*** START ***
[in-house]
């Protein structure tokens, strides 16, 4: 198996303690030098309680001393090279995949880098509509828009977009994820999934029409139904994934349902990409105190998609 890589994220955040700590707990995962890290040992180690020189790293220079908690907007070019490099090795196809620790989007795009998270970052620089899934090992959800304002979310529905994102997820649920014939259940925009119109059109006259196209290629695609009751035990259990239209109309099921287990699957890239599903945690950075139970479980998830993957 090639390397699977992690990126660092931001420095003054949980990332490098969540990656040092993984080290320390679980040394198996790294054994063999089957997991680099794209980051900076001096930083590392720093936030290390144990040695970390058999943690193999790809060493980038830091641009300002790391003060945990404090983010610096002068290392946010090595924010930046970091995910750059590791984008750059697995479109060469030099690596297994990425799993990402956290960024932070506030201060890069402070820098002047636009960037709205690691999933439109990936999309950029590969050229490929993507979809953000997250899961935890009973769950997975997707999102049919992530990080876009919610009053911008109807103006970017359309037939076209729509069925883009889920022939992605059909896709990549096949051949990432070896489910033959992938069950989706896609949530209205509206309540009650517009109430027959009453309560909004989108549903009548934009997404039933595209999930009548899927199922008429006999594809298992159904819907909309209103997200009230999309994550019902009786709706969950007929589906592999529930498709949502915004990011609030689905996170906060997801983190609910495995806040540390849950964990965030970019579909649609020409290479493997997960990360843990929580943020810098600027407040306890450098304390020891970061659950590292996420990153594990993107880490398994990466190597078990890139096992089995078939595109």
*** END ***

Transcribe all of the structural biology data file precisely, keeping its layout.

[in-house]
């Protein structure tokens, strides 16, 4: 198996303690030098309680001393090279995949880098509509828009977009994820999934029409139904994934349902990409105190998609 890589994220955040700590707990995962890290040992180690020189790293220079908690907007070019490099090795196809620790989007795009998270970052620089899934090992959800304002979310529905994102997820649920014939259940925009119109059109006259196209290629695609009751035990259990239209109309099921287990699957890239599903945690950075139970479980998830993957 090639390397699977992690990126660092931001420095003054949980990332490098969540990656040092993984080290320390679980040394198996790294054994063999089957997991680099794209980051900076001096930083590392720093936030290390144990040695970390058999943690193999790809060493980038830091641009300002790391003060945990404090983010610096002068290392946010090595924010930046970091995910750059590791984008750059697995479109060469030099690596297994990425799993990402956290960024932070506030201060890069402070820098002047636009960037709205690691999933439109990936999309950029590969050229490929993507979809953000997250899961935890009973769950997975997707999102049919992530990080876009919610009053911008109807103006970017359309037939076209729509069925883009889920022939992605059909896709990549096949051949990432070896489910033959992938069950989706896609949530209205509206309540009650517009109430027959009453309560909004989108549903009548934009997404039933595209999930009548899927199922008429006999594809298992159904819907909309209103997200009230999309994550019902009786709706969950007929589906592999529930498709949502915004990011609030689905996170906060997801983190609910495995806040540390849950964990965030970019579909649609020409290479493997997960990360843990929580943020810098600027407040306890450098304390020891970061659950590292996420990153594990993107880490398994990466190597078990890139096992089995078939595109």